Response to “Re. Proposed NICE Abdominal Aortic Aneurysm Repair Guidelines: Swinging the Pendulum too Far?”
We read with interest Mr Armon's letter and we agree with his notion that the pendulum may have already swung too far in some instances in favour of endovascular aneurysm repair (EVAR). We're all witnessing irrational use of EVAR and subsequent bad outcomes related to poor patient/anatomy selection. However, this cannot justify abandonment of EVAR. This is a good reason to initiate measures for the appropriateness of care, and to monitor and inform users of their poor anatomy selection or outcomes (outliers amongst their peers) through the existing quality initiatives (e.g.
Patients who undergo endovascular aneurysm repair (EVAR) often require reintervention after the index repair. The long-term rate of reintervention and how this has changed with newer device technology are poorly understood. Therefore, we performed a systematic review and meta-analysis of the available literature to determine long-term freedom from reintervention after EVAR and the change in reintervention rates over time.
The few randomized trials comparing endovascular with open surgical repair of ruptured abdominal aortic aneurysm (rAAA) were poorly designed and heavily criticized. The short-term and midterm survival advantages of endovascular repair remain unclear. We sought to compare the two treatment modalities using a propensity-matched analysis in a real-world setting.
The objective of this study was to report the 5-year outcomes of the Food and Drug Administration investigational device exemption clinical trial of endovascular aneurysm repair (EVAR) with the Ovation stent graft (Endologix, Irvine, Calif) for elective treatment of abdominal aortic aneurysm (AAA).
Posthospital syndrome (PHS) is an acquired, transient period of health vulnerability after a hospital admission for acute illness. It is characterized by physiologic deconditioning secondary to stressors from disruption in circadian rhythm, depletion of nutritional and physiologic reserve as well as the pain and discomfort associated with hospitalization. PHS is reported as an independent risk factor for readmission and adverse postoperative outcomes. The aim of this study is to investigate whether preoperative hospitalization affects outcomes of elective endovascular repair of abdominal aortic aneurysm (EVAR).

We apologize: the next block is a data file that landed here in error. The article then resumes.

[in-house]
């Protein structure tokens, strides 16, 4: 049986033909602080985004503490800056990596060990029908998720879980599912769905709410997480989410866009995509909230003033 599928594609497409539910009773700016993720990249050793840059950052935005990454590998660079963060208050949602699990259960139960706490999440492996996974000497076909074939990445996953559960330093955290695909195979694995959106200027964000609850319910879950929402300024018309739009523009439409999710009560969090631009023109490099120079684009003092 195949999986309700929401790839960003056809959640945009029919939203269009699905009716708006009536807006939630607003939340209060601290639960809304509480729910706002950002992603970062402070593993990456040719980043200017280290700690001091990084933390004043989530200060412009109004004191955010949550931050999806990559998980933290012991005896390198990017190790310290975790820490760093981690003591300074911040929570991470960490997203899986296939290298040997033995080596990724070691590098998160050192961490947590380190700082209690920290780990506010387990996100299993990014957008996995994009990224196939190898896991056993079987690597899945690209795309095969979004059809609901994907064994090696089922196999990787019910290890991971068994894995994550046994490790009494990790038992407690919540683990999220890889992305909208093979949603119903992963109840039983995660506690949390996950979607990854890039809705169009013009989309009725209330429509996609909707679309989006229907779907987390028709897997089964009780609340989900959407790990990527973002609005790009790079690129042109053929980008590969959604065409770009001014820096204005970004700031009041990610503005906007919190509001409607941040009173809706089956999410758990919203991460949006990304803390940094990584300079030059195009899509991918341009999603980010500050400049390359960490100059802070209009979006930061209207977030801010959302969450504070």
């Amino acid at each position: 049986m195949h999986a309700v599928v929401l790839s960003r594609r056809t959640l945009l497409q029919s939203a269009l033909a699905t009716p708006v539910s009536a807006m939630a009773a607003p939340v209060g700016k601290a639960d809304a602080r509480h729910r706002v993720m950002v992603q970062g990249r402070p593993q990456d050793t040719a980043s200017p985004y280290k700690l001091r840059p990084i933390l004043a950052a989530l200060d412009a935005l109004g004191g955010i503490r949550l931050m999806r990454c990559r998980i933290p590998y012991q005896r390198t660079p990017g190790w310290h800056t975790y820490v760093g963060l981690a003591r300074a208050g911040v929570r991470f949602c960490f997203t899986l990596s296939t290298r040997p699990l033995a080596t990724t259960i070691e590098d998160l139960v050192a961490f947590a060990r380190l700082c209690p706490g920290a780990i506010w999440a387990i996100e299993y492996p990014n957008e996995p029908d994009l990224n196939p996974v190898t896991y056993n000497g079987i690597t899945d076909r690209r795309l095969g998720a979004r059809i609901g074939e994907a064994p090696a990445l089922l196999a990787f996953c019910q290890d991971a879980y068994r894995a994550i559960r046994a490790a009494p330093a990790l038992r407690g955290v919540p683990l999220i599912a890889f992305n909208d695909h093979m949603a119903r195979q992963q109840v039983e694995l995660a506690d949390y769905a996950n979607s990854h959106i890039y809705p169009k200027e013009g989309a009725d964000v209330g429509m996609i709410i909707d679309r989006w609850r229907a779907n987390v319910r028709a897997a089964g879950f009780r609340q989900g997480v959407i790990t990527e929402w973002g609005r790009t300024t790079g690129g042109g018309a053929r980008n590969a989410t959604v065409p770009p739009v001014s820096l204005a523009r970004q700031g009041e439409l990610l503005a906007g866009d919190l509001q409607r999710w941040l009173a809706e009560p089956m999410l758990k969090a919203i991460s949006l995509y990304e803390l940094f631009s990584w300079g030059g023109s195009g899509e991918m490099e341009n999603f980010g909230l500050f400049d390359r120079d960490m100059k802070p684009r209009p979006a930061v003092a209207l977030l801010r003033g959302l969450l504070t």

Abstract BACKGROUND: The aim is to define the prevalence, the evolution and the clinical relevance of the intraprosthetic thrombus deposit (IPT) after endovascular abdominal aortic repair (EVAR). METHODS: Patients treated with EVAR from 2009 to 2017 for abdominal aortic aneurysm were retrospectively considered. Patients with at least one post-operative computed tomography angiography (CTA) performed after a 3-month follow-up were included. Post-operative medical therapy (antiplatelet and/or oral anticoagulant) were recorded. Aorto-iliac anatomical characteristics were measured on pre-operative CTA, while stru...
Popliteal artery aneurysm (PAA) carries a risk of sudden thromboembolism resulting in acute limb ischaemia (ALI). Since 2010, all 65 years old men in Region Sk åne are invited for abdominal aortic aneurysm (AAA) screening, and subsequently for PAA if AAA is detected.
The present study evaluates aneurysmal sac remodeling and the loss of intercostal arteries after the first step of staged treatment of thoraco-abdominal aortic aneurysms (TAAA). The purpose of this approach is to keep the aneurysmal sac temporarily perfused in order to induce progressive thrombosis of the aneurysm while simultaneously allowing the spinal cord to establish adequate perfusion thereby promoting the development of collateral circulation.
Endovascular aortic aneurysm repair (EVAR) is associated with the risk of late complications and mandates follow up. This retrospective study assessed post-EVAR complications in a two centre cohort. The study evaluated the rate of complications presenting with symptoms vs. those detected by imaging follow up. Additionally, the agreement between DUS and CTA in detecting complications was assessed in patients with both.
CONCLUSION: Approximately a quarter of the patients developed complications, the majority of which were asymptomatic, underlining the importance of adequate surveillance. There was good agreement between CTA and DUS in detecting complications. Clinically significant complications related to inadequate seal were missed by DUS, suggesting that CTA still plays an important role in EVAR surveillance. PMID: 32209282 [PubMed - as supplied by publisher]
The aim was to assess peri-operative mortality of endovascular aneurysm repair (EVAR) vs. open repair for ruptured abdominal aortic aneurysm (AAA) and to investigate whether outcomes have improved over the years and whether there is an association between institutional caseload and peri-operative mortality.